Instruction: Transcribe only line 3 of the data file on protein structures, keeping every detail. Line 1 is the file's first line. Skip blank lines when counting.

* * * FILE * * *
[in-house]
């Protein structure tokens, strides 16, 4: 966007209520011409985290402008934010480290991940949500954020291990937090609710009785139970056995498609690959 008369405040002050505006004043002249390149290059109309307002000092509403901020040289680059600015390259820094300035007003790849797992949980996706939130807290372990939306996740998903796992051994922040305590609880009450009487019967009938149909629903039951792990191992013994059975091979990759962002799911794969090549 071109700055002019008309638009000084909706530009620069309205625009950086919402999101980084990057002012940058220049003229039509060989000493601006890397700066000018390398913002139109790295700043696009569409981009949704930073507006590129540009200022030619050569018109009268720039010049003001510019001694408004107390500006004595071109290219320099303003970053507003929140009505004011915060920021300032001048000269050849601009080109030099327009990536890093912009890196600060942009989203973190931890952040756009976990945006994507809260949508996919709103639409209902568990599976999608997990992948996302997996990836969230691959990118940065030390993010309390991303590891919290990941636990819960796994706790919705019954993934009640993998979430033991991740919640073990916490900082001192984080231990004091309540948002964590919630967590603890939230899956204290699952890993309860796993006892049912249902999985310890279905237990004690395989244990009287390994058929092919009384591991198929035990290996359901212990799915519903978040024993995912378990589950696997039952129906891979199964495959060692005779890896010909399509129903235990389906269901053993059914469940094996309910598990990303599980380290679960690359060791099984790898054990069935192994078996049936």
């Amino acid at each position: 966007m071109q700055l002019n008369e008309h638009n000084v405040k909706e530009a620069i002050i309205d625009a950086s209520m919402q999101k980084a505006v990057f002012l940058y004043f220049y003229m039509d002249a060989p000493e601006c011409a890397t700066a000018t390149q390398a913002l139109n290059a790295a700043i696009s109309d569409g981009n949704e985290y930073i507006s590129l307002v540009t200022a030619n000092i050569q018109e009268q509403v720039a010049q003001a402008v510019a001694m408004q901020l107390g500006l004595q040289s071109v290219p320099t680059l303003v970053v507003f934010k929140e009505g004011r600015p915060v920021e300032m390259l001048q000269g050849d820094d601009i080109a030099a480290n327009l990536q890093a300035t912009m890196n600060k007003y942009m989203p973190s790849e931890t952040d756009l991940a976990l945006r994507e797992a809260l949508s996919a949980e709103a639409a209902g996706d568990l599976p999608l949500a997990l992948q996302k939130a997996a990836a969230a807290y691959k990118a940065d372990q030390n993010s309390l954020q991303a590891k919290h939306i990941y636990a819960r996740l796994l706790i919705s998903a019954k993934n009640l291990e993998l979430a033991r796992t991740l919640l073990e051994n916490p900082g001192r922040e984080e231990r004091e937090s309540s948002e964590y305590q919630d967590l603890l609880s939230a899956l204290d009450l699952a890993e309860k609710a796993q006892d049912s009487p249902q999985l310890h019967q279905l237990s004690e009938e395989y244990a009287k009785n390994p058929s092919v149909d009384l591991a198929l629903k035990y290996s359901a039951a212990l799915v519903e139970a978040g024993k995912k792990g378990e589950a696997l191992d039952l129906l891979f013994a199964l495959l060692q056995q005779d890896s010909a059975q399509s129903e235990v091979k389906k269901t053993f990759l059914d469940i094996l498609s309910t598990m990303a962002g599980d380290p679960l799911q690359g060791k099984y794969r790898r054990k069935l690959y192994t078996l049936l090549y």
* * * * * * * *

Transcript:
């Amino acid at each position: 966007m071109q700055l002019n008369e008309h638009n000084v405040k909706e530009a620069i002050i309205d625009a950086s209520m919402q999101k980084a505006v990057f002012l940058y004043f220049y003229m039509d002249a060989p000493e601006c011409a890397t700066a000018t390149q390398a913002l139109n290059a790295a700043i696009s109309d569409g981009n949704e985290y930073i507006s590129l307002v540009t200022a030619n000092i050569q018109e009268q509403v720039a010049q003001a402008v510019a001694m408004q901020l107390g500006l004595q040289s071109v290219p320099t680059l303003v970053v507003f934010k929140e009505g004011r600015p915060v920021e300032m390259l001048q000269g050849d820094d601009i080109a030099a480290n327009l990536q890093a300035t912009m890196n600060k007003y942009m989203p973190s790849e931890t952040d756009l991940a976990l945006r994507e797992a809260l949508s996919a949980e709103a639409a209902g996706d568990l599976p999608l949500a997990l992948q996302k939130a997996a990836a969230a807290y691959k990118a940065d372990q030390n993010s309390l954020q991303a590891k919290h939306i990941y636990a819960r996740l796994l706790i919705s998903a019954k993934n009640l291990e993998l979430a033991r796992t991740l919640l073990e051994n916490p900082g001192r922040e984080e231990r004091e937090s309540s948002e964590y305590q919630d967590l603890l609880s939230a899956l204290d009450l699952a890993e309860k609710a796993q006892d049912s009487p249902q999985l310890h019967q279905l237990s004690e009938e395989y244990a009287k009785n390994p058929s092919v149909d009384l591991a198929l629903k035990y290996s359901a039951a212990l799915v519903e139970a978040g024993k995912k792990g378990e589950a696997l191992d039952l129906l891979f013994a199964l495959l060692q056995q005779d890896s010909a059975q399509s129903e235990v091979k389906k269901t053993f990759l059914d469940i094996l498609s309910t598990m990303a962002g599980d380290p679960l799911q690359g060791k099984y794969r790898r054990k069935l690959y192994t078996l049936l090549y």